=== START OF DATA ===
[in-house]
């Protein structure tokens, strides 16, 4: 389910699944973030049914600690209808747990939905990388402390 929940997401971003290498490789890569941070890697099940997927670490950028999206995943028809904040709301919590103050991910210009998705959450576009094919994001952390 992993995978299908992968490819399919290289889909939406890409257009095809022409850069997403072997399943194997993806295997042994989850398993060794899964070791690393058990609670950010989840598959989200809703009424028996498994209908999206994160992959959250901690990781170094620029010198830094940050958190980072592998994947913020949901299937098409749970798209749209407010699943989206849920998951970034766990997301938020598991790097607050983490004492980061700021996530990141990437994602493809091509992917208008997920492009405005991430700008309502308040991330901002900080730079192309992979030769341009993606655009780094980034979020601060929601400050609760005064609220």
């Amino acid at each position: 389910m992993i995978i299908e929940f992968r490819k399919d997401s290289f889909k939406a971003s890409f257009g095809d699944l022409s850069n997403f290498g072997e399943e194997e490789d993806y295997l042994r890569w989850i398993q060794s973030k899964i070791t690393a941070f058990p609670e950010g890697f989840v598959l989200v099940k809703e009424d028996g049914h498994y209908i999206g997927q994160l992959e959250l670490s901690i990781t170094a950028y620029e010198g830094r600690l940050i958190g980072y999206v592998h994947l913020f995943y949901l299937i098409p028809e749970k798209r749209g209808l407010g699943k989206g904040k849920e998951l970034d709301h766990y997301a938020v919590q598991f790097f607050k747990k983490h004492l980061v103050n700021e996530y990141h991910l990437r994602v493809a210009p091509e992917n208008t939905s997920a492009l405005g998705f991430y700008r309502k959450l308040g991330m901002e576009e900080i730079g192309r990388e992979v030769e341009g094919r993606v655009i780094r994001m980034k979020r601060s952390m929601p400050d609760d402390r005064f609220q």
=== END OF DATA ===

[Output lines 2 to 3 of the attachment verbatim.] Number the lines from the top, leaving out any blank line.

């Protein structure tokens, strides 16, 4: 389910699944973030049914600690209808747990939905990388402390 929940997401971003290498490789890569941070890697099940997927670490950028999206995943028809904040709301919590103050991910210009998705959450576009094919994001952390 992993995978299908992968490819399919290289889909939406890409257009095809022409850069997403072997399943194997993806295997042994989850398993060794899964070791690393058990609670950010989840598959989200809703009424028996498994209908999206994160992959959250901690990781170094620029010198830094940050958190980072592998994947913020949901299937098409749970798209749209407010699943989206849920998951970034766990997301938020598991790097607050983490004492980061700021996530990141990437994602493809091509992917208008997920492009405005991430700008309502308040991330901002900080730079192309992979030769341009993606655009780094980034979020601060929601400050609760005064609220």
């Amino acid at each position: 389910m992993i995978i299908e929940f992968r490819k399919d997401s290289f889909k939406a971003s890409f257009g095809d699944l022409s850069n997403f290498g072997e399943e194997e490789d993806y295997l042994r890569w989850i398993q060794s973030k899964i070791t690393a941070f058990p609670e950010g890697f989840v598959l989200v099940k809703e009424d028996g049914h498994y209908i999206g997927q994160l992959e959250l670490s901690i990781t170094a950028y620029e010198g830094r600690l940050i958190g980072y999206v592998h994947l913020f995943y949901l299937i098409p028809e749970k798209r749209g209808l407010g699943k989206g904040k849920e998951l970034d709301h766990y997301a938020v919590q598991f790097f607050k747990k983490h004492l980061v103050n700021e996530y990141h991910l990437r994602v493809a210009p091509e992917n208008t939905s997920a492009l405005g998705f991430y700008r309502k959450l308040g991330m901002e576009e900080i730079g192309r990388e992979v030769e341009g094919r993606v655009i780094r994001m980034k979020r601060s952390m929601p400050d609760d402390r005064f609220q």